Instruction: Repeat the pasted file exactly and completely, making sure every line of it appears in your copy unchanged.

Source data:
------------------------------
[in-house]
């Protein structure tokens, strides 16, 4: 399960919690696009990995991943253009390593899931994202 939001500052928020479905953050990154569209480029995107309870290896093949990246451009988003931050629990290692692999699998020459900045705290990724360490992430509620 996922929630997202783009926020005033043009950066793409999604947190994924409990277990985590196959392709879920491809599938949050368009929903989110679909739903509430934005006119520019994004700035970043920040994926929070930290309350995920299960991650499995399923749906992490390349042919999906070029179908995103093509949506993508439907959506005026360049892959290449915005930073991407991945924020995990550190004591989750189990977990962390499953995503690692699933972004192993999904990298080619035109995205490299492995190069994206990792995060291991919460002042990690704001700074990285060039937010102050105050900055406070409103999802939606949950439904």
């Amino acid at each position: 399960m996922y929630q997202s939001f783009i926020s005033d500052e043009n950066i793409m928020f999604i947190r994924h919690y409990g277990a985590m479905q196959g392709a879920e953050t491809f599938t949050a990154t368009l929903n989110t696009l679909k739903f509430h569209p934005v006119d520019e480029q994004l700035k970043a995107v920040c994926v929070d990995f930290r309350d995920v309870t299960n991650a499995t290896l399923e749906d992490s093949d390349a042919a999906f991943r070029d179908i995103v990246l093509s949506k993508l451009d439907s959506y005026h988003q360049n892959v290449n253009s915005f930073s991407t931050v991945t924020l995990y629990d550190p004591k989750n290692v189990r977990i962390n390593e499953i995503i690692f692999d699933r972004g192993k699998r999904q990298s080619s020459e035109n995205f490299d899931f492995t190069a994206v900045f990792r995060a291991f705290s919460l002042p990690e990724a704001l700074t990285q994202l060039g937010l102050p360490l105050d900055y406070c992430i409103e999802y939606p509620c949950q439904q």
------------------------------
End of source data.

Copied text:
[in-house]
């Protein structure tokens, strides 16, 4: 399960919690696009990995991943253009390593899931994202 939001500052928020479905953050990154569209480029995107309870290896093949990246451009988003931050629990290692692999699998020459900045705290990724360490992430509620 996922929630997202783009926020005033043009950066793409999604947190994924409990277990985590196959392709879920491809599938949050368009929903989110679909739903509430934005006119520019994004700035970043920040994926929070930290309350995920299960991650499995399923749906992490390349042919999906070029179908995103093509949506993508439907959506005026360049892959290449915005930073991407991945924020995990550190004591989750189990977990962390499953995503690692699933972004192993999904990298080619035109995205490299492995190069994206990792995060291991919460002042990690704001700074990285060039937010102050105050900055406070409103999802939606949950439904």
């Amino acid at each position: 399960m996922y929630q997202s939001f783009i926020s005033d500052e043009n950066i793409m928020f999604i947190r994924h919690y409990g277990a985590m479905q196959g392709a879920e953050t491809f599938t949050a990154t368009l929903n989110t696009l679909k739903f509430h569209p934005v006119d520019e480029q994004l700035k970043a995107v920040c994926v929070d990995f930290r309350d995920v309870t299960n991650a499995t290896l399923e749906d992490s093949d390349a042919a999906f991943r070029d179908i995103v990246l093509s949506k993508l451009d439907s959506y005026h988003q360049n892959v290449n253009s915005f930073s991407t931050v991945t924020l995990y629990d550190p004591k989750n290692v189990r977990i962390n390593e499953i995503i690692f692999d699933r972004g192993k699998r999904q990298s080619s020459e035109n995205f490299d899931f492995t190069a994206v900045f990792r995060a291991f705290s919460l002042p990690e990724a704001l700074t990285q994202l060039g937010l102050p360490l105050d900055y406070c992430i409103e999802y939606p509620c949950q439904q």